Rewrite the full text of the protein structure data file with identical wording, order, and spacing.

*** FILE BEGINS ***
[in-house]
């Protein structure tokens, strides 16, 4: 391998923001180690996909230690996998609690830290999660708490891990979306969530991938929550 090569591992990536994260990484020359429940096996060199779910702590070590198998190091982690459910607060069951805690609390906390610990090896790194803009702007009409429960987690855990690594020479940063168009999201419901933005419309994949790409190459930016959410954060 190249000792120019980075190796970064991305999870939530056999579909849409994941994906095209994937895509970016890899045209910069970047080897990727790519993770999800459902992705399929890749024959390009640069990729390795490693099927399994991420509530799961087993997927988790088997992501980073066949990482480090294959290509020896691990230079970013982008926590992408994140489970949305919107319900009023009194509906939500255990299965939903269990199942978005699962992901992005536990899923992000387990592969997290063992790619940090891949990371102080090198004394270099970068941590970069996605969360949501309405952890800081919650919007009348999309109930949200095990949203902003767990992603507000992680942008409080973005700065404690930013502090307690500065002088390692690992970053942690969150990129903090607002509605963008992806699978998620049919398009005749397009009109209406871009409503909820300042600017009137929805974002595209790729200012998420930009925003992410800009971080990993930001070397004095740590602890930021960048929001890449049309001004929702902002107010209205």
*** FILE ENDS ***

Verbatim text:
[in-house]
């Protein structure tokens, strides 16, 4: 391998923001180690996909230690996998609690830290999660708490891990979306969530991938929550 090569591992990536994260990484020359429940096996060199779910702590070590198998190091982690459910607060069951805690609390906390610990090896790194803009702007009409429960987690855990690594020479940063168009999201419901933005419309994949790409190459930016959410954060 190249000792120019980075190796970064991305999870939530056999579909849409994941994906095209994937895509970016890899045209910069970047080897990727790519993770999800459902992705399929890749024959390009640069990729390795490693099927399994991420509530799961087993997927988790088997992501980073066949990482480090294959290509020896691990230079970013982008926590992408994140489970949305919107319900009023009194509906939500255990299965939903269990199942978005699962992901992005536990899923992000387990592969997290063992790619940090891949990371102080090198004394270099970068941590970069996605969360949501309405952890800081919650919007009348999309109930949200095990949203902003767990992603507000992680942008409080973005700065404690930013502090307690500065002088390692690992970053942690969150990129903090607002509605963008992806699978998620049919398009005749397009009109209406871009409503909820300042600017009137929805974002595209790729200012998420930009925003992410800009971080990993930001070397004095740590602890930021960048929001890449049309001004929702902002107010209205």